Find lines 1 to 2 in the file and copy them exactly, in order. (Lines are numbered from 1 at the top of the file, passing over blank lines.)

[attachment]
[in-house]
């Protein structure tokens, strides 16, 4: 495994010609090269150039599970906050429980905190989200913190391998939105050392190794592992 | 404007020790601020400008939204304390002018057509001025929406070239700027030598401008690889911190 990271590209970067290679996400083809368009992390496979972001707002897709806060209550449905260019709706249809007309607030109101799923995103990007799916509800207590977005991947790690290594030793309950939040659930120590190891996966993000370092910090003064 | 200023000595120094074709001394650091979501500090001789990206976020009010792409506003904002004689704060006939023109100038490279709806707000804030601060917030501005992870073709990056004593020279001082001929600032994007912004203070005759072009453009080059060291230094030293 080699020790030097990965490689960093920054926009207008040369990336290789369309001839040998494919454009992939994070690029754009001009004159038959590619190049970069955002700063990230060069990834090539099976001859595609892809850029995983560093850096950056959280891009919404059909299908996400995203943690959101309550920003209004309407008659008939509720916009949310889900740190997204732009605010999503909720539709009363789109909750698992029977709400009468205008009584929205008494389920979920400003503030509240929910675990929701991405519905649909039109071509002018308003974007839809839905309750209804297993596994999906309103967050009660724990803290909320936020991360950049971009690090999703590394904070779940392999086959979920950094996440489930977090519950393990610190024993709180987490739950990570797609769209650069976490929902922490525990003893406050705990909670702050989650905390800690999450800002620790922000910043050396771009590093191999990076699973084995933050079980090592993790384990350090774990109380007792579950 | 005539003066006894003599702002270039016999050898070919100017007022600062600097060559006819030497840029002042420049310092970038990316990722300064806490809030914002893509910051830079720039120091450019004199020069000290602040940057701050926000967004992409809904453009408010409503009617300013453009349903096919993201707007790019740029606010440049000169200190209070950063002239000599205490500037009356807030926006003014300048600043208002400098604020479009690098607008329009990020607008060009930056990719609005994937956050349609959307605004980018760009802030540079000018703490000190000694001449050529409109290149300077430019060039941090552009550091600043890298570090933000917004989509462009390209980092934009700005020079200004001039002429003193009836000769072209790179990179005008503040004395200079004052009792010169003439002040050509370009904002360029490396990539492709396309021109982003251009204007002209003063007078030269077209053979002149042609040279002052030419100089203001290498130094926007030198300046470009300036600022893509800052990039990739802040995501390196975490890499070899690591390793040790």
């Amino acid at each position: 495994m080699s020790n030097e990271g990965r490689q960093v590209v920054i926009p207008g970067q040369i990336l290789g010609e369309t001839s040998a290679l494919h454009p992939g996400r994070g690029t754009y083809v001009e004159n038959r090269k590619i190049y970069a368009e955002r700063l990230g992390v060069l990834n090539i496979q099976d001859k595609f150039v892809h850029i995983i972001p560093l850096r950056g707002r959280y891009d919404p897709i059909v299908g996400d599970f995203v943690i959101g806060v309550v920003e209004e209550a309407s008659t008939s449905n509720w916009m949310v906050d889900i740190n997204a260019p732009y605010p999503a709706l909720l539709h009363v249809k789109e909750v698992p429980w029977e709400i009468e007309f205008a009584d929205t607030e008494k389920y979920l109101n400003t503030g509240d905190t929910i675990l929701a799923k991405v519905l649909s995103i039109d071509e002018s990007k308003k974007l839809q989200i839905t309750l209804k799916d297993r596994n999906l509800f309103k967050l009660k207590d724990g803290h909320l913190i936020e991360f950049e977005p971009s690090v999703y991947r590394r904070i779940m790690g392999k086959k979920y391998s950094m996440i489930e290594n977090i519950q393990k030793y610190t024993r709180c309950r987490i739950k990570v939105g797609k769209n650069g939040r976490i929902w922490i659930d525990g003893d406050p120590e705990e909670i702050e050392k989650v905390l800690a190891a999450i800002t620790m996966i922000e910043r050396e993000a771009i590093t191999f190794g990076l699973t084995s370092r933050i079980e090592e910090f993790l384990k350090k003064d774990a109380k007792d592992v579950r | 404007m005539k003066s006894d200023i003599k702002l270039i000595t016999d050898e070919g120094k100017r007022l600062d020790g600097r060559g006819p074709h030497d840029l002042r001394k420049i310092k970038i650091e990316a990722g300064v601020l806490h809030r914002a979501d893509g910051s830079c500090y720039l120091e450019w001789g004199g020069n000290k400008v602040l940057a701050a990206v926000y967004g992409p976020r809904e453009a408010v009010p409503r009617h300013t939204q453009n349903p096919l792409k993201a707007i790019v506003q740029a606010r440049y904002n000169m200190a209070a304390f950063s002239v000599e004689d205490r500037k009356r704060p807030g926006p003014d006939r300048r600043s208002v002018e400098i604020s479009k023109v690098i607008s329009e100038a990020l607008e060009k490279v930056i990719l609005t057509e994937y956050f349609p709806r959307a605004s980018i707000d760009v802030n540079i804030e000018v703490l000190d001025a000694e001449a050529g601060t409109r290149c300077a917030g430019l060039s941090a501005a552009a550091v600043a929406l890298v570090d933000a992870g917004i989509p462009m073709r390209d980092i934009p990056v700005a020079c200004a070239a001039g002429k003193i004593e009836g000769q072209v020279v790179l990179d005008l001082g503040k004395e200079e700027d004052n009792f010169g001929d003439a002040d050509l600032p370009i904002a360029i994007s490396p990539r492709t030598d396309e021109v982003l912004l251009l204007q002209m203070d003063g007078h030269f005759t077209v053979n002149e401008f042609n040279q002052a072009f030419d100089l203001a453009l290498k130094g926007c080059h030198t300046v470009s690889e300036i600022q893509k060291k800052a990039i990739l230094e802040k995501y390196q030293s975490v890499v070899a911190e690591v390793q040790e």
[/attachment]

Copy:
[in-house]
């Protein structure tokens, strides 16, 4: 495994010609090269150039599970906050429980905190989200913190391998939105050392190794592992 | 404007020790601020400008939204304390002018057509001025929406070239700027030598401008690889911190 990271590209970067290679996400083809368009992390496979972001707002897709806060209550449905260019709706249809007309607030109101799923995103990007799916509800207590977005991947790690290594030793309950939040659930120590190891996966993000370092910090003064 | 200023000595120094074709001394650091979501500090001789990206976020009010792409506003904002004689704060006939023109100038490279709806707000804030601060917030501005992870073709990056004593020279001082001929600032994007912004203070005759072009453009080059060291230094030293 080699020790030097990965490689960093920054926009207008040369990336290789369309001839040998494919454009992939994070690029754009001009004159038959590619190049970069955002700063990230060069990834090539099976001859595609892809850029995983560093850096950056959280891009919404059909299908996400995203943690959101309550920003209004309407008659008939509720916009949310889900740190997204732009605010999503909720539709009363789109909750698992029977709400009468205008009584929205008494389920979920400003503030509240929910675990929701991405519905649909039109071509002018308003974007839809839905309750209804297993596994999906309103967050009660724990803290909320936020991360950049971009690090999703590394904070779940392999086959979920950094996440489930977090519950393990610190024993709180987490739950990570797609769209650069976490929902922490525990003893406050705990909670702050989650905390800690999450800002620790922000910043050396771009590093191999990076699973084995933050079980090592993790384990350090774990109380007792579950 | 005539003066006894003599702002270039016999050898070919100017007022600062600097060559006819030497840029002042420049310092970038990316990722300064806490809030914002893509910051830079720039120091450019004199020069000290602040940057701050926000967004992409809904453009408010409503009617300013453009349903096919993201707007790019740029606010440049000169200190209070950063002239000599205490500037009356807030926006003014300048600043208002400098604020479009690098607008329009990020607008060009930056990719609005994937956050349609959307605004980018760009802030540079000018703490000190000694001449050529409109290149300077430019060039941090552009550091600043890298570090933000917004989509462009390209980092934009700005020079200004001039002429003193009836000769072209790179990179005008503040004395200079004052009792010169003439002040050509370009904002360029490396990539492709396309021109982003251009204007002209003063007078030269077209053979002149042609040279002052030419100089203001290498130094926007030198300046470009300036600022893509800052990039990739802040995501390196975490890499070899690591390793040790």